My wife has the tendency to seek out quarrels. In the face of her stormy character, I have no choice but to shut my mouth and endure her recriminations. I recognize that, at one time, I didn’t appreciate her enough. I learned, at my cost, that one must never criticize the food cooked by one’s wife. Today I enthusiastically compliment each culinary effort, even the most inept
.

 

Emiko Miyazato, 95 years old

Ogimi-son village, Okinawa prefecture, Japan

In 1945 I was working in an aircraft manufacturing plant near the city of Hiroshima when the nuclear bomb exploded. My colleagues and I watched the mushroom cloud from the prefecture where we were, completely helpless. Since this terrible ordeal I have campaigned long and hard against war; I have lectured in schools to tell children about my experiences and to make them aware of the atrocity of war. Even now, this is a difficult subject to tackle and I cannot hold back tears when I speak of it.

 

I was a nurse, a midwife, and I taught the Nagoya harp. Today, I live alone but I go to the senior’s day centre four times a week. It’s a dynamic place where I see my friends; I dance, laugh, do puzzles, origami, aerobic exercises and karaoke.

 

When I’m at home, I do housework, study sanshin, a traditional Okinawan guitar, and I still practice the Nagoya harp. I would say that music occupies 70% of my life. When I play, I have no cares and I am completely in the present moment; music is an incredible comfort.

 

Karyou Akayama, 97 years old

Urasoe city, Okinawa prefecture, Japan

I had a good career as a calligrapher and I am still exhibited in important museums. Here we have a Chinese poem, composed in the 18th century, that I calligraphed. Roughly speaking, this poem explains that despite seeing ourselves age in the mirror with the years, we must be happy and rejoice. It is a philosophy to which I adhere completely. I am very happy to be old.
My advice to the young generations is to be, like myself, extremely disciplined. It takes a strong mind and much determination to age in good health.

 

One must do the same things in the same order every day. For example, every morning, I take my temperature, my heart rate, and my blood pressure. I have a pedometer and I make myself walk 5000 steps a day. 
I eat healthy food in small quantities. I like sweets, but I avoid them as I wish to maintain my weight. Generally, in the morning, I breakfast on brown rice, legumes, vegetables and miso soup. In the evening I eat largely the same thing, but I add a small amount of meat. Two meals a day is more than sufficient.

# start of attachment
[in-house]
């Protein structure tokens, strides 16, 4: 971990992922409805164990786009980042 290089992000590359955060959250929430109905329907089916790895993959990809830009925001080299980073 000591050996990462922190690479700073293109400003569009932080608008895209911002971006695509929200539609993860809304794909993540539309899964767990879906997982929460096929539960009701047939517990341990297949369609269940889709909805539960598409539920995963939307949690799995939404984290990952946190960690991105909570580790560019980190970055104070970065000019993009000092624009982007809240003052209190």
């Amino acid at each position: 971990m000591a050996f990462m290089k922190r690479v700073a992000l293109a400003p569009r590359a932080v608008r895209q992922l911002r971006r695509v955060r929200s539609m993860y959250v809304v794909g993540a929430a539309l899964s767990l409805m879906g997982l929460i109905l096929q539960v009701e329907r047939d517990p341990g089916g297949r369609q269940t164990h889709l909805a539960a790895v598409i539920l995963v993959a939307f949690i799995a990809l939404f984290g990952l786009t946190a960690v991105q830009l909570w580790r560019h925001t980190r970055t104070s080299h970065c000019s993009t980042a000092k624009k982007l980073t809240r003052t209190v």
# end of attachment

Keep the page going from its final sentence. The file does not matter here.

I have a notebook in which I make an inventory of everything I eat. My children mock me for my zeal, but that’s no matter to me. As it is important to maintain social ties I also follow this rule; I always eat in the company of my family. 
To maintain my mental acuity, I study traditional guitar and I play chess once a week.

 

 

Yama Shiro, 93 years old

Ogimi-son village, Okinawa prefecture, Japan

 

The important thing for long life is to eat well and in small quantities. One must eat algae, miso, tofu, and rice with vegetables as well as a small amount of fish or meat. One must also drink tea all day and long hours. 
Music and dance also contribute to quality of life and happiness. I love to go to concerts and participate in karaoke
!

 

Haruko Kuniyoshi, 100 years old

Nakijin-son village, Okinawa prefecture, Japan

I have never taken medication in my life as I have never needed it; I have never even caught a cold. I was a professional artisan and I still knit. There was a lot of talk about me and my work in the media. 
I exercise three times a week at the day camp for the elderly. I love going to see my friends and socializing. I hope to live for a long time yet as I want to see my great grandchildren grow up. For me, happiness is family. 
I recommend that you be sincere, honest and meticulous and I hope you live to more than 100
!

 

Hiroko Touyama, 98 years old

Nakijin-son village, Okinawa prefecture, Japan

I had two professions: cultivator of silkworms and teacher of calligraphy. One must meditate for a long time before choosing a career, and once it is chosen, one must persevere relentlessly. Today I still practice calligraphy for pleasure, I cultivate flowers, I write each day in a journal and I go often to the camp for the elderly. I have a good temperament, I am always in good humour, peaceful and co-operative. 
The war was infinitely traumatizing for me and, if I could address myself to the politicians, I would say this: Please avoid war at all costs. Find solutions, compromises, retreat before the enemy but never again war
.

 

Photos taken at the elderly daycare center in Ogimi-son.